To kill or not to kill?
The State has given notice that it intends to seek the death penalty in the case of Rushane Barnett, who is accused of murdering five people in Clarendon.

Director of Public Prosecution (DPP) Paula Llewellyn has indicated that the prosecution will be seeking the death penalty in the case of 23-year-old Rushane Barnett who is accused of the brutal killing of a young mother and her four children in Cocoa Piece, Clarendon.

The DPP is perfectly within her remit to ask for the death penalty, and will find agreement with perhaps the large majority of the Jamaican people.

In fact, since the announcement, many have expressed support for this position. The few voices that have been raised against her decision have been met with derision and shouted down. It is clear that Jamaicans have become tired of crime in the country, especially the barbaric and brazen nature of the murders that have been taking place. The diabolic slaughter of this young family is the high point for many who call for drastic actions to be taken by the State to arrest the sure descent of the country into the abyss.

In this atmosphere, rational assessment of punishment to offenders tends to get lost in the hot rhetoric that prevails. This particular crime is particularly galling and one can well understand the call for the State to dispatch the offender summarily and quickly.

He has already given a caution statement to the police that he committed the acts, but we must not lose hold of the fact that we are still a country governed by the rule of law and every accused has the right to due process of law. We subscribe to the principle that each person is assumed innocent until proven otherwise in a court of law. The confession of a person to a crime does not nullify this principle. I am no lawyer, but I am guided by the strong caution that here is a lot of slip between the cup and the lip when a full court case is engaged. That is why I believe that the confession of guilt to the police by any offender must be considered with great caution.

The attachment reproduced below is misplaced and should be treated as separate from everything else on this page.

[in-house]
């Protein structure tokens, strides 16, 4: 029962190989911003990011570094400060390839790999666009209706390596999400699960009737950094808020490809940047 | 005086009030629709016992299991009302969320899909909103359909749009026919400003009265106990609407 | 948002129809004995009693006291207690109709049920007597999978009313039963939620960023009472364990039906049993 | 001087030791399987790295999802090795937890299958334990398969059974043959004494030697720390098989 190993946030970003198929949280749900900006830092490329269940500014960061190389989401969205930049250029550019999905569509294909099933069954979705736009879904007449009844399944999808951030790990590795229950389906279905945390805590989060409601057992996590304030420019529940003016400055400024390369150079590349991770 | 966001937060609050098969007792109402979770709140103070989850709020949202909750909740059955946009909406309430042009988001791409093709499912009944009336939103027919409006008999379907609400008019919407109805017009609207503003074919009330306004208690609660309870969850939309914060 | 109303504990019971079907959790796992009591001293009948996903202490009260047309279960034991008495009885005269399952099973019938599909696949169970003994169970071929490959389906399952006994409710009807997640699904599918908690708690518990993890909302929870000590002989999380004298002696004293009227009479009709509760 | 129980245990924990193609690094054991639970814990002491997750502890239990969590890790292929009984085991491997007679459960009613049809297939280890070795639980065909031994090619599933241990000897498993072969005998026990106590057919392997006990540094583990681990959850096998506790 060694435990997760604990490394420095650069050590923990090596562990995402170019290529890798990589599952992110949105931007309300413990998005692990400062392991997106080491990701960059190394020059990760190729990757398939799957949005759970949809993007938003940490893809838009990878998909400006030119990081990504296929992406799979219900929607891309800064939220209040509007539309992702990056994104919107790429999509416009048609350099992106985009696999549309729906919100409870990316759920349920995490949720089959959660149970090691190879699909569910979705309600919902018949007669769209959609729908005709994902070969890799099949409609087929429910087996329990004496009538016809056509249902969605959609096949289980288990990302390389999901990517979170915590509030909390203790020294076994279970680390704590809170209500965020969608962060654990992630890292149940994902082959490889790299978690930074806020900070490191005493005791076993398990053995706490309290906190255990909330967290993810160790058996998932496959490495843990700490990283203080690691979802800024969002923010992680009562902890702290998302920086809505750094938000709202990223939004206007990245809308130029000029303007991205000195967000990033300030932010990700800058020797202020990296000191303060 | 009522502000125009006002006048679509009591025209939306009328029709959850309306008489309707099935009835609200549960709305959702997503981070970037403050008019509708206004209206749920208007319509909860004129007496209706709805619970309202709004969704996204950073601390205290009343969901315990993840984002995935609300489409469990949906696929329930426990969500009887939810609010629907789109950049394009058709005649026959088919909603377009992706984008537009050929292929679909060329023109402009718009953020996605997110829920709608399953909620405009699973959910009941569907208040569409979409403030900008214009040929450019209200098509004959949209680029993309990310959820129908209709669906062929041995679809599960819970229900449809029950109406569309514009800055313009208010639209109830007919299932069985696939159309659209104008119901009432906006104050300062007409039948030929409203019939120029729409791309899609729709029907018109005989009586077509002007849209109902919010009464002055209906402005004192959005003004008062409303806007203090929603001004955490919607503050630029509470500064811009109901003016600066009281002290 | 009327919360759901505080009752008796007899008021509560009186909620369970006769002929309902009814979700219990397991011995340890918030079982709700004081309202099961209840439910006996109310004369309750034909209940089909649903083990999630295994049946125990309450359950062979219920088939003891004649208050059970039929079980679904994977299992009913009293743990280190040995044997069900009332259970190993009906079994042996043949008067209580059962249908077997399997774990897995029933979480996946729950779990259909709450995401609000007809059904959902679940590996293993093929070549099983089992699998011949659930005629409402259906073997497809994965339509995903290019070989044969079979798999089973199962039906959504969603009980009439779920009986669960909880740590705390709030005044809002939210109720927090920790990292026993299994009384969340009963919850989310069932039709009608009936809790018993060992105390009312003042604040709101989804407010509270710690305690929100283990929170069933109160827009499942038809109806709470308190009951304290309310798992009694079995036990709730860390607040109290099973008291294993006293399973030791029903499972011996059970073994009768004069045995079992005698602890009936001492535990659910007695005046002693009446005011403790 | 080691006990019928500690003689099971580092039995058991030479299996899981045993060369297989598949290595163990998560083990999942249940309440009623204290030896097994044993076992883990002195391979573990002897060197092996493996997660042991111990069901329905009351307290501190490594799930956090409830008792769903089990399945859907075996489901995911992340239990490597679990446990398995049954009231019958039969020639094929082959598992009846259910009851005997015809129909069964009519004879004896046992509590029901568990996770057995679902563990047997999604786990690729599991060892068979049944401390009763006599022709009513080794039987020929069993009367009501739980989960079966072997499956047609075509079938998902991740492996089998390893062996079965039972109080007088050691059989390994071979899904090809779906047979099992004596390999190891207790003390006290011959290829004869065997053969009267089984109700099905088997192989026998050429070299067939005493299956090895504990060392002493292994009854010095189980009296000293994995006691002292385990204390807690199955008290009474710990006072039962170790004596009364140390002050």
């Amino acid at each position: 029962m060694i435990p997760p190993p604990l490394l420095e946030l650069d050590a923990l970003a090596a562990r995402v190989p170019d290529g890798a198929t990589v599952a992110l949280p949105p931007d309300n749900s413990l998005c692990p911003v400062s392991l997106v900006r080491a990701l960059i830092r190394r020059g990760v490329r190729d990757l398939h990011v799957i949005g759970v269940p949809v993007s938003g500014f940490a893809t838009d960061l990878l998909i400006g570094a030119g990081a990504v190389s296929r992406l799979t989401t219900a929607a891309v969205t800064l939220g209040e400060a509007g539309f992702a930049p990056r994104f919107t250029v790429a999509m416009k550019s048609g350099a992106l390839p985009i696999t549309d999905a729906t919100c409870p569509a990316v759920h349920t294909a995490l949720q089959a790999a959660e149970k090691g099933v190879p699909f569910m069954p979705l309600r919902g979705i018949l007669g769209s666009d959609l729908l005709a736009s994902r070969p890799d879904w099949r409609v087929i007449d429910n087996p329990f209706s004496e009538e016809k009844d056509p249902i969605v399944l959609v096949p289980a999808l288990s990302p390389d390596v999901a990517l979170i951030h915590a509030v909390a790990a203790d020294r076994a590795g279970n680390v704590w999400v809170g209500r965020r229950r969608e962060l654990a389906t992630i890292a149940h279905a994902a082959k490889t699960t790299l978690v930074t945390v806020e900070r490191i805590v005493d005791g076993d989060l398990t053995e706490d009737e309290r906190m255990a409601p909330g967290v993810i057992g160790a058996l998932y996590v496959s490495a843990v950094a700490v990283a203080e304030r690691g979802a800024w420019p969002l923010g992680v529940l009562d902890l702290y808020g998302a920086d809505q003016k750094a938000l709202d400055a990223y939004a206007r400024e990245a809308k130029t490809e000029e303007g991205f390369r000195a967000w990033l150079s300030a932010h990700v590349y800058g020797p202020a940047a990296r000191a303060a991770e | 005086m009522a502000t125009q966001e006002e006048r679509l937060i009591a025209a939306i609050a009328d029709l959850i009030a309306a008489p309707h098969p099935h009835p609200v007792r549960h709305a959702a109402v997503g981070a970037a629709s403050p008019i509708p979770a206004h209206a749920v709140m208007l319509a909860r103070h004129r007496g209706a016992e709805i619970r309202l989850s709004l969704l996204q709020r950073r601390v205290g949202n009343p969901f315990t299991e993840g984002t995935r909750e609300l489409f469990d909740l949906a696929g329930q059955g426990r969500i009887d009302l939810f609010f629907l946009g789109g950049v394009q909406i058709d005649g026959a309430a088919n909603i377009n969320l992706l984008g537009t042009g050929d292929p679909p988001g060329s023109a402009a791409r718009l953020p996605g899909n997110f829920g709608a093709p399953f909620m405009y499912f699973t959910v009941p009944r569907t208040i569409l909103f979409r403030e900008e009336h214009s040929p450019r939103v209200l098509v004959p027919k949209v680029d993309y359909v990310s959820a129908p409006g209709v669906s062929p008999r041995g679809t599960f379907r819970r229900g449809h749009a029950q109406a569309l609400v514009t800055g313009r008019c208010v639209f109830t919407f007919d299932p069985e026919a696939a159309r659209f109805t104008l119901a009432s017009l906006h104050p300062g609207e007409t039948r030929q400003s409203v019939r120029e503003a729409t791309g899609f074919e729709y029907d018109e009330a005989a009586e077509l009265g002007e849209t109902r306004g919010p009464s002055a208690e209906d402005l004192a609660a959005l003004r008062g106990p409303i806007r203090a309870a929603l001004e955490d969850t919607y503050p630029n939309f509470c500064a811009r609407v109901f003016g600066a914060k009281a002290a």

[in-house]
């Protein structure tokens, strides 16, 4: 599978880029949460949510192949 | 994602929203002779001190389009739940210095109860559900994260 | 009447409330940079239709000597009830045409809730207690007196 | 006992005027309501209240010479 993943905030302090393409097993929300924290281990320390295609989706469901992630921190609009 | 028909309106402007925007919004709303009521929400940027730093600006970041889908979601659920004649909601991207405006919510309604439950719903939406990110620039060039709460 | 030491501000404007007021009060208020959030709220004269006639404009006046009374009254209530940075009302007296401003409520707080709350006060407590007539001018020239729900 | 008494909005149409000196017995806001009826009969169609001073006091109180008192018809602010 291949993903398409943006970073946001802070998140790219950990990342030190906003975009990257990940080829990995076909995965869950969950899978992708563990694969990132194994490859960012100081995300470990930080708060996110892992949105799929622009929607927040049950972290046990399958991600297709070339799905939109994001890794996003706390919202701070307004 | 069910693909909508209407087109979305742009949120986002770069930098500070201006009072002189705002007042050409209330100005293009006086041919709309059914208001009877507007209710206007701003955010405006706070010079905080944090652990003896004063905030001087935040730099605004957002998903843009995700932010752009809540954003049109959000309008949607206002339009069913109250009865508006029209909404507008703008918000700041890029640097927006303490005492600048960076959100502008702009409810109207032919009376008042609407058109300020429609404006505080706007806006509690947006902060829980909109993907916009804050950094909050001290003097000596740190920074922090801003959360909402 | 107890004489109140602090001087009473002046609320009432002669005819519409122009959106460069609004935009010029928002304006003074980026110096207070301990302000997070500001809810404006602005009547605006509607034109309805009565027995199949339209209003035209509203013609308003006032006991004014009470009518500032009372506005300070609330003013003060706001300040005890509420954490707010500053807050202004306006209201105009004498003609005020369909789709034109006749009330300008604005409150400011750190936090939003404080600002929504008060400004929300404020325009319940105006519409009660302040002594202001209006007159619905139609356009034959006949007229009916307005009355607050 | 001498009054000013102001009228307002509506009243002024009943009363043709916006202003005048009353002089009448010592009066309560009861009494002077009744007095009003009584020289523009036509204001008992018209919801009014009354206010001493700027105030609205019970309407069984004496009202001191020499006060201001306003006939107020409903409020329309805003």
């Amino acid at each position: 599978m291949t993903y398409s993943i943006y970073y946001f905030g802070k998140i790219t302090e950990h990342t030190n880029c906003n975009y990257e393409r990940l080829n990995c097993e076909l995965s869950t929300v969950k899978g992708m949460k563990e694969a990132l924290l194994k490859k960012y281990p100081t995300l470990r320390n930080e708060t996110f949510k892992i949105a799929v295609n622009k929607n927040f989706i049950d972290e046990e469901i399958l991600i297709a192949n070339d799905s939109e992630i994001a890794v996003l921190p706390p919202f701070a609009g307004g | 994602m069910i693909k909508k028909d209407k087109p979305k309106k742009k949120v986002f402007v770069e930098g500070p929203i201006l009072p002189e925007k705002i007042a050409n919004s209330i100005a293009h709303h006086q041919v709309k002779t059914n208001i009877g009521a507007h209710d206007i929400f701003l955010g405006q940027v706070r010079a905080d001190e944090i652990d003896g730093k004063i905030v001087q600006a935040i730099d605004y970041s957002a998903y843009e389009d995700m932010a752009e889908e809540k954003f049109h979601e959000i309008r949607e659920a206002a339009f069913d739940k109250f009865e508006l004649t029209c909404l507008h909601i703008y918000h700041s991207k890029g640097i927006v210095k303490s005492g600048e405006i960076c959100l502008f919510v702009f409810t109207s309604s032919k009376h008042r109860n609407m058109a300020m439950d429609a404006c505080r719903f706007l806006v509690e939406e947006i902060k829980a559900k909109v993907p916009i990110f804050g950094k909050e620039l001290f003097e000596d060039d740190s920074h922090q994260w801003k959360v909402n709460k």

I have always had grave reservations about the death penalty as a punishment for crime, however horrendous.

I can well remember my high school days and my participation in debate competitions with other high schools. There are two topics that were the standard fare: capital punishment and abortion. Both topics have not lost their hold on people's consciousness because they are highly emotional subjects. They are the perennial subjects that can be depended on to evoke highly emotive reactions as we are now seeing with the raging debate about abortion in America.

My reservations about the death penalty revolve mainly around two considerations. One is whether the death penalty, however administered, is really a deterrent to hardened criminals. Even in the United Sates where, in largely Republican-led states, the death penalty is very attractive, there is no scientific basis that can be established to support the view that capital punishment is a deterrent to crime.